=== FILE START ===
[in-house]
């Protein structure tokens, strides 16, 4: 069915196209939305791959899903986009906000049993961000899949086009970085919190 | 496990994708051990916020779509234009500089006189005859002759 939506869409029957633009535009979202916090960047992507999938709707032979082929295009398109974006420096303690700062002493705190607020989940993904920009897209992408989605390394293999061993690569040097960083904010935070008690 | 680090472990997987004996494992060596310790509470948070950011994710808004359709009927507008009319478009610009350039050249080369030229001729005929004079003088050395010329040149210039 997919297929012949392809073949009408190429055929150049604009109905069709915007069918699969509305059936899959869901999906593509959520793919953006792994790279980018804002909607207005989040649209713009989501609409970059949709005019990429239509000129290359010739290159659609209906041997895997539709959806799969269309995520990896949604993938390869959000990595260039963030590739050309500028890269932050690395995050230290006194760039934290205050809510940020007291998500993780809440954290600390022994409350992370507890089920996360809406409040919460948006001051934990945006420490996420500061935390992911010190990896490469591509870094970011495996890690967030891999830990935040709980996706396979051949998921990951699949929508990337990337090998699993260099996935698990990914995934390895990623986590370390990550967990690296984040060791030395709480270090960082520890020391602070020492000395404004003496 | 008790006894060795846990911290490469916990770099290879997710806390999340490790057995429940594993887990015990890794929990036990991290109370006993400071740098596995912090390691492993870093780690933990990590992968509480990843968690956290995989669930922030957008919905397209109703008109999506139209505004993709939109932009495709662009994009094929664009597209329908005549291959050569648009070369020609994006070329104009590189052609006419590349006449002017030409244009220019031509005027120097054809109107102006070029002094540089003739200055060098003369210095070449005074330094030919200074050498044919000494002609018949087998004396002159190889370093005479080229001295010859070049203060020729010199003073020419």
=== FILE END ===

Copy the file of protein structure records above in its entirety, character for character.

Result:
[in-house]
């Protein structure tokens, strides 16, 4: 069915196209939305791959899903986009906000049993961000899949086009970085919190 | 496990994708051990916020779509234009500089006189005859002759 939506869409029957633009535009979202916090960047992507999938709707032979082929295009398109974006420096303690700062002493705190607020989940993904920009897209992408989605390394293999061993690569040097960083904010935070008690 | 680090472990997987004996494992060596310790509470948070950011994710808004359709009927507008009319478009610009350039050249080369030229001729005929004079003088050395010329040149210039 997919297929012949392809073949009408190429055929150049604009109905069709915007069918699969509305059936899959869901999906593509959520793919953006792994790279980018804002909607207005989040649209713009989501609409970059949709005019990429239509000129290359010739290159659609209906041997895997539709959806799969269309995520990896949604993938390869959000990595260039963030590739050309500028890269932050690395995050230290006194760039934290205050809510940020007291998500993780809440954290600390022994409350992370507890089920996360809406409040919460948006001051934990945006420490996420500061935390992911010190990896490469591509870094970011495996890690967030891999830990935040709980996706396979051949998921990951699949929508990337990337090998699993260099996935698990990914995934390895990623986590370390990550967990690296984040060791030395709480270090960082520890020391602070020492000395404004003496 | 008790006894060795846990911290490469916990770099290879997710806390999340490790057995429940594993887990015990890794929990036990991290109370006993400071740098596995912090390691492993870093780690933990990590992968509480990843968690956290995989669930922030957008919905397209109703008109999506139209505004993709939109932009495709662009994009094929664009597209329908005549291959050569648009070369020609994006070329104009590189052609006419590349006449002017030409244009220019031509005027120097054809109107102006070029002094540089003739200055060098003369210095070449005074330094030919200074050498044919000494002609018949087998004396002159190889370093005479080229001295010859070049203060020729010199003073020419």